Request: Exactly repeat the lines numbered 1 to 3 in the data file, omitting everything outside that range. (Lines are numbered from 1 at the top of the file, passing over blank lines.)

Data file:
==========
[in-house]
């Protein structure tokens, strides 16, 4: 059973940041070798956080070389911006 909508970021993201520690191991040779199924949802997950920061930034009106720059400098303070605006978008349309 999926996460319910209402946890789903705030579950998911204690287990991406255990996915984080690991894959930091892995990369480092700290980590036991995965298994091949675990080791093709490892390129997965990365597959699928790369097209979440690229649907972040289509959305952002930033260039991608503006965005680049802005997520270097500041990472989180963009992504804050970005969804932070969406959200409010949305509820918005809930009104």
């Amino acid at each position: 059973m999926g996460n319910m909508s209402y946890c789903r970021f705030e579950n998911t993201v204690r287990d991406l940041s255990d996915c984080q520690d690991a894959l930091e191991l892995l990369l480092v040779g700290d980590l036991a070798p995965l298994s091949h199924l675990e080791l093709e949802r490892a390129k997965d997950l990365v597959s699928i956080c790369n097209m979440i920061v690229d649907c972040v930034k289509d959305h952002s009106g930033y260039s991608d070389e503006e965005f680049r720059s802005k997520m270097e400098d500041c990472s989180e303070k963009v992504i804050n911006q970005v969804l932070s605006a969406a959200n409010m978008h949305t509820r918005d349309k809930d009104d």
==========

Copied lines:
[in-house]
């Protein structure tokens, strides 16, 4: 059973940041070798956080070389911006 909508970021993201520690191991040779199924949802997950920061930034009106720059400098303070605006978008349309 999926996460319910209402946890789903705030579950998911204690287990991406255990996915984080690991894959930091892995990369480092700290980590036991995965298994091949675990080791093709490892390129997965990365597959699928790369097209979440690229649907972040289509959305952002930033260039991608503006965005680049802005997520270097500041990472989180963009992504804050970005969804932070969406959200409010949305509820918005809930009104």
């Amino acid at each position: 059973m999926g996460n319910m909508s209402y946890c789903r970021f705030e579950n998911t993201v204690r287990d991406l940041s255990d996915c984080q520690d690991a894959l930091e191991l892995l990369l480092v040779g700290d980590l036991a070798p995965l298994s091949h199924l675990e080791l093709e949802r490892a390129k997965d997950l990365v597959s699928i956080c790369n097209m979440i920061v690229d649907c972040v930034k289509d959305h952002s009106g930033y260039s991608d070389e503006e965005f680049r720059s802005k997520m270097e400098d500041c990472s989180e303070k963009v992504i804050n911006q970005v969804l932070s605006a969406a959200n409010m978008h949305t509820r918005d349309k809930d009104d």